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Democratic Republic of the Congo’s relationship with neighboring countries has often been characterised by security concerns, which led to complicate, interlocking, and shifting alliances.
Domestic armed conflicts in countries such as Central African Republic and others have at various times created bilateral and regional tensions.
The current status quo in east of the DRC came from foreign rebels' use of its territory as a base for attacking their own home countries and the Congolese Government's incapability to secure its own borders.
Leading to recurring armed conflicts.
This study documents the reintegration based on a sample of ex-combatants living in South Africa and in the DRC.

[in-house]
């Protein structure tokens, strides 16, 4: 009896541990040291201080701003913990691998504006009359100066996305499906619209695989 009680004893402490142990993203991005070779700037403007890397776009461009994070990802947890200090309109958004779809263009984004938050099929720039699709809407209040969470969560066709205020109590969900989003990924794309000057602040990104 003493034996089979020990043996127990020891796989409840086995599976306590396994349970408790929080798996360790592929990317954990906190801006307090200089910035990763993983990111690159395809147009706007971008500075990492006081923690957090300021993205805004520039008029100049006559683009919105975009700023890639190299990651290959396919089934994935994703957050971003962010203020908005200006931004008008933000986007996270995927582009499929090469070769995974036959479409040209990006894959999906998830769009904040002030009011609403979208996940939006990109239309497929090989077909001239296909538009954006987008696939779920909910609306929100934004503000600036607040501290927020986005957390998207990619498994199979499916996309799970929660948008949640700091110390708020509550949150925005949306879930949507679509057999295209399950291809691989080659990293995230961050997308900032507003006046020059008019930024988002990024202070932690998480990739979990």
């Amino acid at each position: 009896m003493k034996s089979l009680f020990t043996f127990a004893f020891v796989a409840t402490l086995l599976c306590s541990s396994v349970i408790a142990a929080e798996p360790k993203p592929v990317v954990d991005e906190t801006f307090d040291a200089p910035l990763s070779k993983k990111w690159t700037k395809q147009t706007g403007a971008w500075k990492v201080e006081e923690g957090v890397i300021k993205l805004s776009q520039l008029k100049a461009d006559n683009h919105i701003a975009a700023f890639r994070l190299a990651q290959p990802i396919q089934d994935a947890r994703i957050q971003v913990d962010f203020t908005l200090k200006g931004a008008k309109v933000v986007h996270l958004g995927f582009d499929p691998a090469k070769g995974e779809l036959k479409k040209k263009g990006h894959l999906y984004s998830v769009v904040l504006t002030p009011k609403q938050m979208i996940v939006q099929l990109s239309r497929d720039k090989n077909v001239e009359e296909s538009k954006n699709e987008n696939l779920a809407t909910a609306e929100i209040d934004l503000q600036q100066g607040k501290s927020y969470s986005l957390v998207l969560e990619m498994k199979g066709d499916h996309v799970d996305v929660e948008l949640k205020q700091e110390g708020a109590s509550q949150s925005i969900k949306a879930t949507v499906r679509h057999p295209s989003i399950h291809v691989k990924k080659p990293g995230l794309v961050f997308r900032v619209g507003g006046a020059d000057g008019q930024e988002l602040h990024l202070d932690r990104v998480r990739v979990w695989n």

Using data from 50 Congolese ex-combatants aged between 18 and 50 years, this study analyses the challenges faced by the DRC to reintegrate its demobilised former soldiers into the labour market and provide them with livelihoods, depending on their skills and training.
Different livelihood options & required trainings are discussed in this research.
A qualitative methodology was most appropriate in orde to understand the DRC's reintegration process.
Peace researchrs will find this very interesting.
Maurice Ntemo, MCom: Studied Business Economics at ULK in Kinshasa/DRC (Honours) and Master of Commerce at the University of KwaZulu-Natal in South Africa where he is studying toward a PhD in Economics.
He is currently Economics and Statistics Lecturer at Cti Education Group in South Africa, a position he occupies since January 2008.
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